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The Strathprints institutional repository is a digital archive of University of Strathclyde's Open Access research outputs. Strathprints provides access to thousands of Open Access research papers by Strathclyde researchers, including by researchers from the Physical Activity for Health Group based within the School of Psychological Sciences & Health. Research here seeks to better understand how and why physical activity improves health, gain a better understanding of the amount, intensity, and type of physical activity needed for health benefits, and evaluate the effect of interventions to promote physical activity.

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Neuropsychiatric disease and toxoplasma gondii infection

Henriquez, S.A. and Brett, Ros and Alexander, J. and Pratt, Judith and Roberts, C.W. (2009) Neuropsychiatric disease and toxoplasma gondii infection. Neuroimmunomodulation, 16 (2). pp. 122-133. ISSN 1021-7401

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Abstract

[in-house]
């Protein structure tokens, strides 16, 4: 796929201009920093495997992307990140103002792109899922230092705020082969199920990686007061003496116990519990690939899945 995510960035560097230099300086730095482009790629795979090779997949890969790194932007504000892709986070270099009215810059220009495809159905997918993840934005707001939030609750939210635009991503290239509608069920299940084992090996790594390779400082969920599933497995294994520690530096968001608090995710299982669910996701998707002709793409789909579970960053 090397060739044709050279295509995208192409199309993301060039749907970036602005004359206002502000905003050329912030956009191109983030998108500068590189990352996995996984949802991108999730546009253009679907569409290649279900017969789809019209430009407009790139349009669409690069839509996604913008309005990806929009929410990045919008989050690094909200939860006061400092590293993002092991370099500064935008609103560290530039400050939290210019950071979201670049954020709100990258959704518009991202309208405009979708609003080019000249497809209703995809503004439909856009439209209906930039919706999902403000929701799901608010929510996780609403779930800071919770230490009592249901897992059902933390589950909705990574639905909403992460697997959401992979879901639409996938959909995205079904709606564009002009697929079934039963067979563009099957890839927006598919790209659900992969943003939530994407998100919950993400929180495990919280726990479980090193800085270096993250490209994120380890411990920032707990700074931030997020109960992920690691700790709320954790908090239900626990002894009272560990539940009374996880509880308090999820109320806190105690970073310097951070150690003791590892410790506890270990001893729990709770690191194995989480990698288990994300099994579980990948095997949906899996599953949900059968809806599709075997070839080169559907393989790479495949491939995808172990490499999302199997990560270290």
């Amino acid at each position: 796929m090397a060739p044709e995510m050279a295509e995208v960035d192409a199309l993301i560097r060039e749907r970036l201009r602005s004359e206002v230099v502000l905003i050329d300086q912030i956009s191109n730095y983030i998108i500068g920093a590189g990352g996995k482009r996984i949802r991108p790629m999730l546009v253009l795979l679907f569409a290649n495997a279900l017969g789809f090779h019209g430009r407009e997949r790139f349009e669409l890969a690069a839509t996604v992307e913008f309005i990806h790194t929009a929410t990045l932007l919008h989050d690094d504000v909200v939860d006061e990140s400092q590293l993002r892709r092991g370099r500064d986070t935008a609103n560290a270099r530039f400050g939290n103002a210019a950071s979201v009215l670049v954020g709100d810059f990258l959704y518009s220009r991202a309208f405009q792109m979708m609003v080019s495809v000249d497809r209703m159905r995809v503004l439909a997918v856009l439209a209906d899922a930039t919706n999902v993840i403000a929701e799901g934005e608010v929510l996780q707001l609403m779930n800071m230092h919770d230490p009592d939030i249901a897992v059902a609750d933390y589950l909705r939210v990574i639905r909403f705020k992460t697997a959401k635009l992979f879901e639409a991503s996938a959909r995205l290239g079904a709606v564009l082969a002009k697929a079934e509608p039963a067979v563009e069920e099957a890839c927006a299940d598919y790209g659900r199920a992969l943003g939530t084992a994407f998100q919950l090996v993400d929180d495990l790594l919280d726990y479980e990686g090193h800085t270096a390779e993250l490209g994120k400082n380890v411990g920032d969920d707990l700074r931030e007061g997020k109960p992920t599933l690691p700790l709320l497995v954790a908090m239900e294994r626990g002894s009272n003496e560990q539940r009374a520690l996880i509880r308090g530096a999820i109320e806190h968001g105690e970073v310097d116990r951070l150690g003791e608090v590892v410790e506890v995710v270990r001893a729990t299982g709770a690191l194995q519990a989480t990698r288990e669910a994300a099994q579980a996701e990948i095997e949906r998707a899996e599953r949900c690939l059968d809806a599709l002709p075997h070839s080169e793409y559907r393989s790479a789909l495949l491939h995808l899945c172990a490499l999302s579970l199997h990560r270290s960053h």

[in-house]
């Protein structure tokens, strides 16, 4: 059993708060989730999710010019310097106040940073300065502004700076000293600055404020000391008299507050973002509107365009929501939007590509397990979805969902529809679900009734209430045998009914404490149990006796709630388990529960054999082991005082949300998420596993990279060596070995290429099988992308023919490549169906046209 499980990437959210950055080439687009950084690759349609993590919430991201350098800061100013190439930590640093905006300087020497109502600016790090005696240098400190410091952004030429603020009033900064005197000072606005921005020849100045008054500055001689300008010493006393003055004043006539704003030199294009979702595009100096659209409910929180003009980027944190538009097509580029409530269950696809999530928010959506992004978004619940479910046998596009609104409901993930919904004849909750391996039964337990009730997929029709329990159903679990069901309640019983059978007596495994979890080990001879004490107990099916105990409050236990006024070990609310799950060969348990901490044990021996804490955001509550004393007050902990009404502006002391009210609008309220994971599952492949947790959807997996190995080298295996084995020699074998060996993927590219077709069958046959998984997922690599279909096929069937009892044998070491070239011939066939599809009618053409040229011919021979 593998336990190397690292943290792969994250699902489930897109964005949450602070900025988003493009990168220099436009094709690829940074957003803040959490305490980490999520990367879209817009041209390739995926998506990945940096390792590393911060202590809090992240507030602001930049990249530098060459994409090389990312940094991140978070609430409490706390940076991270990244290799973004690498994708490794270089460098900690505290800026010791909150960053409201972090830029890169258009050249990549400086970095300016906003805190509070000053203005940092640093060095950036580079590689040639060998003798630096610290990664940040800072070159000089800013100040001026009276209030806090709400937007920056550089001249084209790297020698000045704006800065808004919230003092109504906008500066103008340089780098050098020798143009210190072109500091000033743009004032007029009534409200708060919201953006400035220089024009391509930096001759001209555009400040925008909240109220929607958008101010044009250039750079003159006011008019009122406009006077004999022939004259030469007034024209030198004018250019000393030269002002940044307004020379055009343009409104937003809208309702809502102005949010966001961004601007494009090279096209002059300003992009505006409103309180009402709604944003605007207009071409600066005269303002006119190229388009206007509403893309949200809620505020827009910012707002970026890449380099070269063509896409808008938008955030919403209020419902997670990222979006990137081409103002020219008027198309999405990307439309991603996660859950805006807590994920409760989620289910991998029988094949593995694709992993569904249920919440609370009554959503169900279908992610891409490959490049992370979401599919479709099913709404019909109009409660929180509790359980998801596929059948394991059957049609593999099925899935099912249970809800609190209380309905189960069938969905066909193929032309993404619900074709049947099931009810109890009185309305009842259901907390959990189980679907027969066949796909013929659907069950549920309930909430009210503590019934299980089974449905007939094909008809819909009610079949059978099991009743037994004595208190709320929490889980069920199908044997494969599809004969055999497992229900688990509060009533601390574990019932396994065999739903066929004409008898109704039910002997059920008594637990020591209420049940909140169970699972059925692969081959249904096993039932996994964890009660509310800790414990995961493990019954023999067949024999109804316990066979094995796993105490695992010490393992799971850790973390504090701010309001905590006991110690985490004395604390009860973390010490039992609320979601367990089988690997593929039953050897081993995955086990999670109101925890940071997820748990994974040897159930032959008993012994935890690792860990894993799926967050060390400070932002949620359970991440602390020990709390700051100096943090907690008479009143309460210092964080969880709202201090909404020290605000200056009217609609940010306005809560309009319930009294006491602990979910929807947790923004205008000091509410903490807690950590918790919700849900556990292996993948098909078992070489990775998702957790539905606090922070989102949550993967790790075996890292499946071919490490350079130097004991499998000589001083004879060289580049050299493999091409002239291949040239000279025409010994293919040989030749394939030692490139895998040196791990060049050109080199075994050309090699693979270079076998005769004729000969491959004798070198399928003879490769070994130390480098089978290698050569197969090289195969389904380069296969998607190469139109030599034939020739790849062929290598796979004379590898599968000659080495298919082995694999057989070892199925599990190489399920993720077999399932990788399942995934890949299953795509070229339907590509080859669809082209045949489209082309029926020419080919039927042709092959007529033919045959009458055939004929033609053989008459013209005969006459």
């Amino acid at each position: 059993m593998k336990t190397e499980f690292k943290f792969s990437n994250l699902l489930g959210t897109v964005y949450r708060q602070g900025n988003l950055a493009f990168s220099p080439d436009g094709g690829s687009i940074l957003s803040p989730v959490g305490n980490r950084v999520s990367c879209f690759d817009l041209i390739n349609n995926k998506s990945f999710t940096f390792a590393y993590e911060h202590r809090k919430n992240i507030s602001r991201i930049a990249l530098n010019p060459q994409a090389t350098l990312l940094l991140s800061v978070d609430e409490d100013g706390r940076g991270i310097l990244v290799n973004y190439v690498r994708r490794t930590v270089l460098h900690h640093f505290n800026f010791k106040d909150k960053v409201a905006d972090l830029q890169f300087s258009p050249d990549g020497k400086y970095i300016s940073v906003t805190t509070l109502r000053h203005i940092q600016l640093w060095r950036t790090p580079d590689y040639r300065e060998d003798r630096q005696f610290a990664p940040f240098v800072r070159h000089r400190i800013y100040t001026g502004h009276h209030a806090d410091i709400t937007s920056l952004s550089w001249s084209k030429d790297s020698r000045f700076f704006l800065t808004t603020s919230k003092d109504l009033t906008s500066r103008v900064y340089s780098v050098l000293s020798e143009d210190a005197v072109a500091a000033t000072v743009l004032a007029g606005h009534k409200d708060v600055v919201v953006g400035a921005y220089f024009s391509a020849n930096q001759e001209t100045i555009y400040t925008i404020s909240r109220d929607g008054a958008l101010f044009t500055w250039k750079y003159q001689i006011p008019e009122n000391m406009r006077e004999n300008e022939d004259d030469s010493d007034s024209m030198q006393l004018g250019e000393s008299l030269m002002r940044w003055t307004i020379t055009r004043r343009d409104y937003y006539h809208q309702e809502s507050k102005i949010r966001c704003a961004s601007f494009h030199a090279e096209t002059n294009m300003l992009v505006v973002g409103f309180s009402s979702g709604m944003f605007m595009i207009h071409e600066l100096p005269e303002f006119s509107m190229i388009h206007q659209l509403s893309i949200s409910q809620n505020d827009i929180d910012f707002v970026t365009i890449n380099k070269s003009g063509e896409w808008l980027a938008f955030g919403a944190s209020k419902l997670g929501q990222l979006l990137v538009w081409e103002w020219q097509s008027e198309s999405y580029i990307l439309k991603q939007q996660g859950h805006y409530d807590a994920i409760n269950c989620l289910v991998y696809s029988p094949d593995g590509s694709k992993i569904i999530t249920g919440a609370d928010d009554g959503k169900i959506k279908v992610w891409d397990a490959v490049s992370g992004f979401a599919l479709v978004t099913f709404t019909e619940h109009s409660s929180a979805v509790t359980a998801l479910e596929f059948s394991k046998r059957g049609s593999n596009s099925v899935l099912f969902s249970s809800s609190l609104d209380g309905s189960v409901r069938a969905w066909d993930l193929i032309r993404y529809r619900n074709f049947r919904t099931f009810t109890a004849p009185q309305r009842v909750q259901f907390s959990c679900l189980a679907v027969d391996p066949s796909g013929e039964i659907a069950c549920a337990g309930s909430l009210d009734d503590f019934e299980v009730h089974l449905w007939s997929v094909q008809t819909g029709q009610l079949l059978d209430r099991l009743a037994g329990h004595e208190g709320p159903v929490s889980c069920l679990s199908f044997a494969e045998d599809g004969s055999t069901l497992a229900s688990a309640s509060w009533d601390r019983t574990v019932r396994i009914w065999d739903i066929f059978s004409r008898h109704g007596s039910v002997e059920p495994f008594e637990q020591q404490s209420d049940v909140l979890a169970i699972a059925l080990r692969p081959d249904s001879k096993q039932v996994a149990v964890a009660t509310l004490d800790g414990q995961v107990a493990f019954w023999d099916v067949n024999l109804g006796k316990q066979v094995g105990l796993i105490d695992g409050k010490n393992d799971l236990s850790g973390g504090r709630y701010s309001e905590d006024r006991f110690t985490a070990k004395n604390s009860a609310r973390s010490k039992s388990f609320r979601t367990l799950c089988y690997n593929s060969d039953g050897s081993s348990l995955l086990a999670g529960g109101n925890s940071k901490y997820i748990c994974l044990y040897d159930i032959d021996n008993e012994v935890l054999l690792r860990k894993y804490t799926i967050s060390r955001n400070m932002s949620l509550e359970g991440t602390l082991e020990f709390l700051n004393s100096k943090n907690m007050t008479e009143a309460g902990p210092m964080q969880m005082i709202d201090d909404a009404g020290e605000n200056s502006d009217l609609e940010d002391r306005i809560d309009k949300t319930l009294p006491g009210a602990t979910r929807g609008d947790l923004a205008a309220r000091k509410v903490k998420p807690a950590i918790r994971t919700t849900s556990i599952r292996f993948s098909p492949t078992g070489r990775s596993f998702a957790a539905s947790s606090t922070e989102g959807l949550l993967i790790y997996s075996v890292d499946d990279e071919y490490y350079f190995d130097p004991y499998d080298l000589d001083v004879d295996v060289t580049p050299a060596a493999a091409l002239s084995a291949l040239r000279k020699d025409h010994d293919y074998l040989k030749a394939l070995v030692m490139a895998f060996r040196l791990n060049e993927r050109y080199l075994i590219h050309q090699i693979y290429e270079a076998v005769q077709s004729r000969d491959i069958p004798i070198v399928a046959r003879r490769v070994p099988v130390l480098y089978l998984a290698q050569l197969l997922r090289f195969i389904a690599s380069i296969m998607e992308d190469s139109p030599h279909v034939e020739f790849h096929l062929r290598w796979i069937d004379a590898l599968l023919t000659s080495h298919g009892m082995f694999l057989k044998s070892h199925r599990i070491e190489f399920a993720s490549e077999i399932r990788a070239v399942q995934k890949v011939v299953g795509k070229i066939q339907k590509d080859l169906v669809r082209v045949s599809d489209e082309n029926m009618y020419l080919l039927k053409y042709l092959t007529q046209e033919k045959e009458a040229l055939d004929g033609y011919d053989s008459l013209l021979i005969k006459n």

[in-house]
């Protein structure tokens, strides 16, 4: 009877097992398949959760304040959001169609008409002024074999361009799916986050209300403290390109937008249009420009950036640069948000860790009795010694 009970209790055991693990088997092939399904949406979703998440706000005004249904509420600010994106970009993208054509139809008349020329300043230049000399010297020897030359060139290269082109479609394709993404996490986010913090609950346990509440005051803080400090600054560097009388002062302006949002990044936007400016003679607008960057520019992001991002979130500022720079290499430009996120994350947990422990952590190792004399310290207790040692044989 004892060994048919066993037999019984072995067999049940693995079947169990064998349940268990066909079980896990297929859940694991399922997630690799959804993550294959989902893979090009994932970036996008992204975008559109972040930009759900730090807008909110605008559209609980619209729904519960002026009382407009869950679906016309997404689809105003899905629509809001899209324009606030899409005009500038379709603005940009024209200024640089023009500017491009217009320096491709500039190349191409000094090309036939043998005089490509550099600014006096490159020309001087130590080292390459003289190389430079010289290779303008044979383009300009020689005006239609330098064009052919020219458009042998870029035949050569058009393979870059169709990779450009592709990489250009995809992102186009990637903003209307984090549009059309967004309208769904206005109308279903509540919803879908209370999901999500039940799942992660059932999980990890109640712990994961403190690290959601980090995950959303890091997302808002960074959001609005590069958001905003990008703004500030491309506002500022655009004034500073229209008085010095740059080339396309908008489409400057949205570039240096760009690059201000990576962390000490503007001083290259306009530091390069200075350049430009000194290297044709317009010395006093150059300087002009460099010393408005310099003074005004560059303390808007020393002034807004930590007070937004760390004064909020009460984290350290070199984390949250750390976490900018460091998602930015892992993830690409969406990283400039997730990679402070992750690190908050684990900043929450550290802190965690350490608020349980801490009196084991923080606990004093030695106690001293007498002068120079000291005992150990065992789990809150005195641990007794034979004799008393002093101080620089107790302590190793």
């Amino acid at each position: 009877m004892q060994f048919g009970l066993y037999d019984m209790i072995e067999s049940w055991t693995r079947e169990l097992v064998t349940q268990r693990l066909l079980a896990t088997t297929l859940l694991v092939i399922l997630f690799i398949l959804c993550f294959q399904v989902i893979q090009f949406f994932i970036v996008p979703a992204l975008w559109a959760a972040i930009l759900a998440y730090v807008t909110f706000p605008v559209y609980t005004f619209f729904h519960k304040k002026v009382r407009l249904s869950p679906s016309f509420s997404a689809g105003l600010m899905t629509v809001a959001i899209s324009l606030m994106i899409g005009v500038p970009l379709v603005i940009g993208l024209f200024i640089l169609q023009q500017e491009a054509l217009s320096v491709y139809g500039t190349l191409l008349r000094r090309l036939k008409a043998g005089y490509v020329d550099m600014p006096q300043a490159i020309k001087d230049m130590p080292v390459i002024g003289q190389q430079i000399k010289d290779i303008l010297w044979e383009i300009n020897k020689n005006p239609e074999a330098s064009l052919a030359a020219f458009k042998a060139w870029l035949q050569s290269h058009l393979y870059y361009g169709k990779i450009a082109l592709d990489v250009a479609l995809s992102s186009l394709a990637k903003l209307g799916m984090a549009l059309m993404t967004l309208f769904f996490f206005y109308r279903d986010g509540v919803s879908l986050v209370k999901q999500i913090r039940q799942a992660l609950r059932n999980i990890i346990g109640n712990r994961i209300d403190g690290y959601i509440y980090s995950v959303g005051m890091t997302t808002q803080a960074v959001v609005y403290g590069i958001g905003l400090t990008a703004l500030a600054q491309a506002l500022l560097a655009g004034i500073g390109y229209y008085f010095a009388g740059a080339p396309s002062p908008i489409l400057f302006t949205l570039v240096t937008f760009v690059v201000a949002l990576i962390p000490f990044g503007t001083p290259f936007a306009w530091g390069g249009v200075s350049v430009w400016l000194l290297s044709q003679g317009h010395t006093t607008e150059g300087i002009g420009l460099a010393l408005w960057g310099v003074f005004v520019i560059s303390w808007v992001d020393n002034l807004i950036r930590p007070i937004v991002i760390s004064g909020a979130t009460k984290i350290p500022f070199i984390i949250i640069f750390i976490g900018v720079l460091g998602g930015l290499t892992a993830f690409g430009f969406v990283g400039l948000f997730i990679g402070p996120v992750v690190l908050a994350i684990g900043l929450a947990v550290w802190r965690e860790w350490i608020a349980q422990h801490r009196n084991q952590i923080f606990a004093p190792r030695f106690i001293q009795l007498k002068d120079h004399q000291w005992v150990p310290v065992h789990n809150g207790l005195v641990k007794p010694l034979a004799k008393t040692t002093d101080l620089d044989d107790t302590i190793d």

Toxoplasma gondii infects approximately 30% of the world's population, but causes overt clinical symptoms in only a small proportion of people. In recent years, the ability of the parasite to manipulate the behaviour of infected mice and rats and alter personality attributes of humans has been reported. Furthermore, a number of studies have now suggested T. gondii infection as a risk factor for the development of schizophrenia and depression in humans. As T. gondii forms cysts that are located in various anatomical sites including the brain during a chronic infection, it is well placed anatomically to mediate these effects directly. The T. gondii genome is known to contain 2 aromatic amino acid hydroxylases that potentially could directly affect dopamine and/or serotonin biosynthesis. However, stimulation of the immune response has also recently been associated with mood and behavioural alterations in humans, and compounds designed to alter mood, such as fluoxetine, have been demonstrated to alter aspects of immune function. Herein, the evidence for T.-gondii-induced behavioural changes relevant to schizophrenia and depression is reviewed. Potential mechanisms responsible for these changes in behaviour including the role of tryptophan metabolism and the hypothalamic-pituitary-adrenal axis are discussed.